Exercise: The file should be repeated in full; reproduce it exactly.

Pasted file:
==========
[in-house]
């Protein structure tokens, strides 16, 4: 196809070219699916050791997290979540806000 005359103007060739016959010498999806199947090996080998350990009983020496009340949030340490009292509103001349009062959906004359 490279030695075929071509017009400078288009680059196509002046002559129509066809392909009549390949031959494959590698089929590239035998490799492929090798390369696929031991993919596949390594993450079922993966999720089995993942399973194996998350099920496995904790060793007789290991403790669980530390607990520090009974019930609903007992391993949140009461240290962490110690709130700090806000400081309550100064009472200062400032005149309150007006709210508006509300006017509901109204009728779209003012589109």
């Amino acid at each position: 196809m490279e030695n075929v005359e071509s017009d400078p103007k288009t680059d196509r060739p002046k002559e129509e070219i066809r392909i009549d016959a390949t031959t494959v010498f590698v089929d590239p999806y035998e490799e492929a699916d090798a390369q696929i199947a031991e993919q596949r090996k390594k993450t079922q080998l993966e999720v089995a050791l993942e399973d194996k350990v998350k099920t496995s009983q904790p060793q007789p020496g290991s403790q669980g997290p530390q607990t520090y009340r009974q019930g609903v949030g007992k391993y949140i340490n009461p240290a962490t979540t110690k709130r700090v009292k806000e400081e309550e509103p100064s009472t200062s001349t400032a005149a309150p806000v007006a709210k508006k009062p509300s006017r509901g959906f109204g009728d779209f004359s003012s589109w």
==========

[in-house]
């Protein structure tokens, strides 16, 4: 196809070219699916050791997290979540806000 005359103007060739016959010498999806199947090996080998350990009983020496009340949030340490009292509103001349009062959906004359 490279030695075929071509017009400078288009680059196509002046002559129509066809392909009549390949031959494959590698089929590239035998490799492929090798390369696929031991993919596949390594993450079922993966999720089995993942399973194996998350099920496995904790060793007789290991403790669980530390607990520090009974019930609903007992391993949140009461240290962490110690709130700090806000400081309550100064009472200062400032005149309150007006709210508006509300006017509901109204009728779209003012589109």
């Amino acid at each position: 196809m490279e030695n075929v005359e071509s017009d400078p103007k288009t680059d196509r060739p002046k002559e129509e070219i066809r392909i009549d016959a390949t031959t494959v010498f590698v089929d590239p999806y035998e490799e492929a699916d090798a390369q696929i199947a031991e993919q596949r090996k390594k993450t079922q080998l993966e999720v089995a050791l993942e399973d194996k350990v998350k099920t496995s009983q904790p060793q007789p020496g290991s403790q669980g997290p530390q607990t520090y009340r009974q019930g609903v949030g007992k391993y949140i340490n009461p240290a962490t979540t110690k709130r700090v009292k806000e400081e309550e509103p100064s009472t200062s001349t400032a005149a309150p806000v007006a709210k508006k009062p509300s006017r509901g959906f109204g009728d779209f004359s003012s589109w």